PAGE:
At any rate, after all that hassle, we decided, in fact, that we didn't need to see any more geysers. If there were a lot of people gathered to see a "site" that wasn't wildlife, we would just pass that site right on by, in fact.

I think we made a good choice. We did see these "painted pots" however:

painted pots

After that we mostly just pulled out in spots where there were hardly any people.  Thus, Mason got some time to contemplate nature on the Summer Solstice:

Mason and Yellowstone

The very last thing we did was look at the giant falls... that I've forgotten the name of.  Because you know what else I wasn't prepared for in Yellowstone? How BAD the signs are... and the maps.  I think a lot of tourists would be a lot less cranky if there were better signs directing people to places. But, we had to do a complete 180 at one point otherwise we would have missed these.  And, they were pretty darned spectacular, too:

falls!

That was Yellowstone.  From here, we turn east towards Mount Rushmore and home.... though it will still be a few more days on the road.

Right now, I'm off to avail myself of the hot tub. My shoulders are aching after all that white knuckle driving on the roads.  Going up had me worried about the engine, going down had me freaking out about the breaks.  I could use a massage, honestly.

Tomorrow? MORE DRIVING.  We go from here to Rapid City, hopefully going past Devil's Tower. 
lydamorehouse: (nic & coffee)
We got up bright and early this morning and headed west. Today was a day of heavy driving, not a lot of stopping, though we did manage a few. I made Shawn stop and take a picture of cows on our way out of Beulah, though. It was such a familiar sight that I had to have it immortalized.


cows on the hill (ND)

That's North Dakota to me, right there.

Ww stopped at a rest stop that overlooked Theodore Roosevelt National Park, aka the North Dakota Badlands. After we left that rest stop we lamented not taking a picture of the picture of the buffalo wandering around in front of the Interpretative Center. We did see a giant cow pie on the grounds, so we know that it was accurate that buffalo occasionally invaded the rest stop.

ND badlands

This picture doesn't really do the badlands justice. They're such weird places, actually.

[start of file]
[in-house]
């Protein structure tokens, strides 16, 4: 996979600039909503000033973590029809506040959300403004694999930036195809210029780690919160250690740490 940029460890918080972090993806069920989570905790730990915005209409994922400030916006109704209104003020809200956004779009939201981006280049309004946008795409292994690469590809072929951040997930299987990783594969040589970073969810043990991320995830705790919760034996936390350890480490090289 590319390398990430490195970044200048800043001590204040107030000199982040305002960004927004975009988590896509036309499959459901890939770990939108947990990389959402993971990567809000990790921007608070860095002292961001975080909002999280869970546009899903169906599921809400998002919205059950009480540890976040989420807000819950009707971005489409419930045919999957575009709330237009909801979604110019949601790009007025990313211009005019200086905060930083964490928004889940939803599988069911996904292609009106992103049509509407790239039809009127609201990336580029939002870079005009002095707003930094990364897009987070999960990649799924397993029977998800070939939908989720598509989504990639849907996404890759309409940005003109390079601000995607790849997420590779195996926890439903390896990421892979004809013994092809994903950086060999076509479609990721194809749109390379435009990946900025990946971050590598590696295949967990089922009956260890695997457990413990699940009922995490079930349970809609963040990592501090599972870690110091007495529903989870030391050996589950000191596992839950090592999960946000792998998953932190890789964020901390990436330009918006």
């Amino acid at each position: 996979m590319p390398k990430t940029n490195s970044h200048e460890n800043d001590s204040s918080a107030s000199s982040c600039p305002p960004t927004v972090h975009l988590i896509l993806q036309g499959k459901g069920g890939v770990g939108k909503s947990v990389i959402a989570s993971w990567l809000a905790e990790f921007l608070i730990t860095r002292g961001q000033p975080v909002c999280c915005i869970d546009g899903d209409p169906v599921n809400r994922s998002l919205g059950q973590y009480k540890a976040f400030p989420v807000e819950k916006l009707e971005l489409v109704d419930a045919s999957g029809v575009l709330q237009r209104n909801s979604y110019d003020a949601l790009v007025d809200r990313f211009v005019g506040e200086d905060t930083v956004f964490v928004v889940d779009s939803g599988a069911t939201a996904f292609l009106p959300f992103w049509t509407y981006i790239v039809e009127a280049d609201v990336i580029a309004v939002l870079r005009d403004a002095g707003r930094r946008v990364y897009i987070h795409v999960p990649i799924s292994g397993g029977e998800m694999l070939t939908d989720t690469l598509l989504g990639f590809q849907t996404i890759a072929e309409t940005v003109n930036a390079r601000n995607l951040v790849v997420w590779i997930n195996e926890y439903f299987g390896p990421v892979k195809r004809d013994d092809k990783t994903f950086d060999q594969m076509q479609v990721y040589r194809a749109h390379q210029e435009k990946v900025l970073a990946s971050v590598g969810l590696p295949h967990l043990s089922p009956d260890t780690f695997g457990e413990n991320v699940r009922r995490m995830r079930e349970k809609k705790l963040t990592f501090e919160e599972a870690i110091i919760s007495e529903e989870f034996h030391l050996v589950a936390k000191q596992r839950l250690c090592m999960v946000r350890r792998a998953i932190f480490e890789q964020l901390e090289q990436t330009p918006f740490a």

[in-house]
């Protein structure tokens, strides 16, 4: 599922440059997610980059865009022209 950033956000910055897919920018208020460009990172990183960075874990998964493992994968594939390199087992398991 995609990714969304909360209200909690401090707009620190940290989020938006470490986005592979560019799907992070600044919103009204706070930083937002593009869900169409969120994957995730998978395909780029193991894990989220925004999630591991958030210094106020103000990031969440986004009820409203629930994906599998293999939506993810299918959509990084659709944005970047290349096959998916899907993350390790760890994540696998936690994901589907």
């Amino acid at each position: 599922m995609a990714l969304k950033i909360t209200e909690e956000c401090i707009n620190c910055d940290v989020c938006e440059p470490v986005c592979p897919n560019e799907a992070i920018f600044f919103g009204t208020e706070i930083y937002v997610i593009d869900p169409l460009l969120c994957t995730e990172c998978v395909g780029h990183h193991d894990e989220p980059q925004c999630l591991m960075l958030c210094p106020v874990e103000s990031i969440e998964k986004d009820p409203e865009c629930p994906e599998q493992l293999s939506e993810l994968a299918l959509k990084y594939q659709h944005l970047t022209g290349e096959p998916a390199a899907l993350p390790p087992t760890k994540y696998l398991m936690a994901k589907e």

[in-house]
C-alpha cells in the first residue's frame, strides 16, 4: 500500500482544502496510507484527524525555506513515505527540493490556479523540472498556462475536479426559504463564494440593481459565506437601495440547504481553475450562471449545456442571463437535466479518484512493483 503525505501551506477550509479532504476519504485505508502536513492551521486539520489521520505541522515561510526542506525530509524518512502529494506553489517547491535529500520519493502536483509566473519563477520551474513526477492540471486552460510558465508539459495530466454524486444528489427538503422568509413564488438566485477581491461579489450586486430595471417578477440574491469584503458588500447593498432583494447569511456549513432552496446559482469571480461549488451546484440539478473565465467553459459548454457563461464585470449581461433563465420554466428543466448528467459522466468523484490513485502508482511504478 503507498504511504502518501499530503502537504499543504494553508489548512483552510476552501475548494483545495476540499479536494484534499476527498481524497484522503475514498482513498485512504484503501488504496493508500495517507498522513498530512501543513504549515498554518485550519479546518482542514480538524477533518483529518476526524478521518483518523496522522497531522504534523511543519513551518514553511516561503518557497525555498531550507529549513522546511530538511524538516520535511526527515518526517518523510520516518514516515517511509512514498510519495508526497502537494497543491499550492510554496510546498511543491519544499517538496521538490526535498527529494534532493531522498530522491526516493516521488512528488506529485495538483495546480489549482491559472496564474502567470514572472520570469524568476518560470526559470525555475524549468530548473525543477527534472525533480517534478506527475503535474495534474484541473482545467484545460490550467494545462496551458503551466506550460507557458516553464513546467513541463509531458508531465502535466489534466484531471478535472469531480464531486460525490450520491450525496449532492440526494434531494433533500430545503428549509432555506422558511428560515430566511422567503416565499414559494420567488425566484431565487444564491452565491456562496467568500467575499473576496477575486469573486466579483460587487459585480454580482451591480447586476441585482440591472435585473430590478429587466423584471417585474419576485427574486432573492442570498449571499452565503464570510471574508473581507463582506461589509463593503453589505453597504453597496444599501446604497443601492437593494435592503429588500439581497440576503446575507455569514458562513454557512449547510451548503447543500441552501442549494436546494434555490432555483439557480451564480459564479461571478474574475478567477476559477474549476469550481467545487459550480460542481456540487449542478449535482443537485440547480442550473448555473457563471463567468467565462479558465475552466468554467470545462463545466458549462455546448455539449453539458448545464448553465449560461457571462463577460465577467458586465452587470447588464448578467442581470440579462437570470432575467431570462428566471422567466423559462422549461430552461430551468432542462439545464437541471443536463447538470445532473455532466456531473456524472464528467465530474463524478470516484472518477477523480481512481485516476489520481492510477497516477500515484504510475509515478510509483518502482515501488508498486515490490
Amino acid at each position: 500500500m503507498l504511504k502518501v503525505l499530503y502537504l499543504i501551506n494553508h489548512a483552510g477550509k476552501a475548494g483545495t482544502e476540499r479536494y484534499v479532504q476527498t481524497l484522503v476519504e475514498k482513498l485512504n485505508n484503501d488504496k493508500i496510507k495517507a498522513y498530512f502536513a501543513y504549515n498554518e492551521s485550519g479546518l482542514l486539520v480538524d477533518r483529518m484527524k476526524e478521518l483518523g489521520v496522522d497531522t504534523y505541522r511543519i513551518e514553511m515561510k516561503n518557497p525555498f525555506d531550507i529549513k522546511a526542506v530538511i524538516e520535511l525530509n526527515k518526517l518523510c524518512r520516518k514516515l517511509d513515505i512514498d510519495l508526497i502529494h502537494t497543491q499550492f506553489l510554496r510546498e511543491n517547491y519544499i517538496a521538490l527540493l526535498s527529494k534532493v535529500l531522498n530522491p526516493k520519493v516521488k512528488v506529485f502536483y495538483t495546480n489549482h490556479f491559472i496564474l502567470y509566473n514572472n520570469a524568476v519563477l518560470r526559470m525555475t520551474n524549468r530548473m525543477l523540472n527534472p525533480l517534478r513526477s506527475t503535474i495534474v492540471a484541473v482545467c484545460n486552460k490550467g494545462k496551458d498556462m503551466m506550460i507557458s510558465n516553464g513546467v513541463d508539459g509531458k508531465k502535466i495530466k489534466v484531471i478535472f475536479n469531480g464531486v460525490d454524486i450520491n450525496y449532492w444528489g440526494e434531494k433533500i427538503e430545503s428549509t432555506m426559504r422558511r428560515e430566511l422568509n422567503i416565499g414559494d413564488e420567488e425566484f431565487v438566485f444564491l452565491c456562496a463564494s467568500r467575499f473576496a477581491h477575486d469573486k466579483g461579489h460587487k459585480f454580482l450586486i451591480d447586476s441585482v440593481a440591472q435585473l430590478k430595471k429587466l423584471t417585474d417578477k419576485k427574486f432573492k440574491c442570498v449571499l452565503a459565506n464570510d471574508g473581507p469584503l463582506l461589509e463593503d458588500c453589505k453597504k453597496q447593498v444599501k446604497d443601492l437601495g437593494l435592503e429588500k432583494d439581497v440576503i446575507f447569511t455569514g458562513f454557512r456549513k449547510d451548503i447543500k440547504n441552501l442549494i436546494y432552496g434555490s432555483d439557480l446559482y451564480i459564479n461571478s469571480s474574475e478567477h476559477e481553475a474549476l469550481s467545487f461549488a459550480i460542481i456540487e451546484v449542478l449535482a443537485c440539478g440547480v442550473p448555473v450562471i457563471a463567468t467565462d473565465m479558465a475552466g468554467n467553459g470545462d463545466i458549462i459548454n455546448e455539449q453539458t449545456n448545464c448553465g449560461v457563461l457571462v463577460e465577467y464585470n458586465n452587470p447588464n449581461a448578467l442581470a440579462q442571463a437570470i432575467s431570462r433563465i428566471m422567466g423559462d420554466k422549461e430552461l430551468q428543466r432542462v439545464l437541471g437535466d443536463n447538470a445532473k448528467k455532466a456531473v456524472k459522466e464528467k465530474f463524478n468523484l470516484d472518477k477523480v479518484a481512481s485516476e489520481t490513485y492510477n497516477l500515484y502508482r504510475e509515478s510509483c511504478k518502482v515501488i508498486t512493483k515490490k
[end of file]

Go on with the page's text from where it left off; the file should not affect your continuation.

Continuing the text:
As we entered Montana, we discovered that Shawn really does not like the landscape of Montana. "Alien," was what she categorized it as, and, "Dead." As the driver, I have to disagree. I found Montana fascinating. The colors are so different, everything is legitimately sage colored and the trees are replaced by scrub. It seems flat and uninteresting, but when you're driving, you become hyperaware that you're constantly going UP at a fairly steep incline.

But there's not a lot to look at, that's for sure. Here's typical landscape:

flat of Montana

You can see why they call it "Big Sky Country," though.

My family and I had a long discussion about "Big Sky" and what other mottos Montana could have used. Pretty much all of us were in agreement that really, if it were us, we'd advertise the fact that there are DINOSAURS bones everywhere. I'd have put "The Land of Dinosaurs!" on the license plates, but that's just me. When we were arguing about whether the landscape was interesting or ugly, I muttered, "Well, it's prettier than Indiana" and Mason thought that would make a good state motto, too: "Better than Indiana."

The thing about Montana is that for all the weird, scrubby flat stuff, occasionally stuff like this will randomly jut up out of the ground:

random rocks of Montana

This is Makoshika State Park. We stopped for the Interpretive Center which had some dinosaur bones in it. We wandered around a little bit, and I was kind of tempted to drive around in the rocks, but the woman in the center said there was only a couple of miles of paved road before it became unpaved switchbacks. So, yeah, no. Not with our car.

Mostly we didn't stop except to pee, but all the the rest stops there was this helpful sign:

sign for rattlesnakes

The only place we spent any really amount of time was at Pompey's Pillar. This is where Clark left some graffiti on a rock. There was a really nice set of stairs we climbed to see it and there was an elder tour bus there, so we didn't have to feel badly when we had to stop a lot to take rests. Pretty much at every perch were some nice older folks who admired Mason's hair and asked us where were from.  

Clark's graffiti

Here's a shot from above:

pompey's pillar

Then there was more driving... we saw mountains in the distance, but happy stayed between the pass all the way to Cody.

Tomorrow, Yellowstone!
lydamorehouse: (I love homos)
We planned one more day in Beulah, ND, mostly because we had hoped to get flieschkuekchle from the deli at the Beulah grocery store for dinner tonight. So we decided to bum around the area to see what could be seen. Plus, one of Shawn's relatives told us that there was actually a road up to Salem Sue and Mason got it in his head that if we'd touched Dakota Thunder (the giant buffalo), we ought to be able to say we'd also touched Salem Sue.

Looking at the map, we thought we planned ourselves a pretty decent day of it, and so we headed off bright and early to Lake Sakakawea. The trip took us back to Hazen, and, because the map didn't have a name marked on the road that looked like it took us to the lake, I stopped and asked for directions from the gas station employee. I asked him the best way and he said, "Head back toward Beulah at the next gas station and turn north." I showed him the map and said, "Here? But it has no name." He gave me a funny look and said, "Just go north. You'll hit the lake."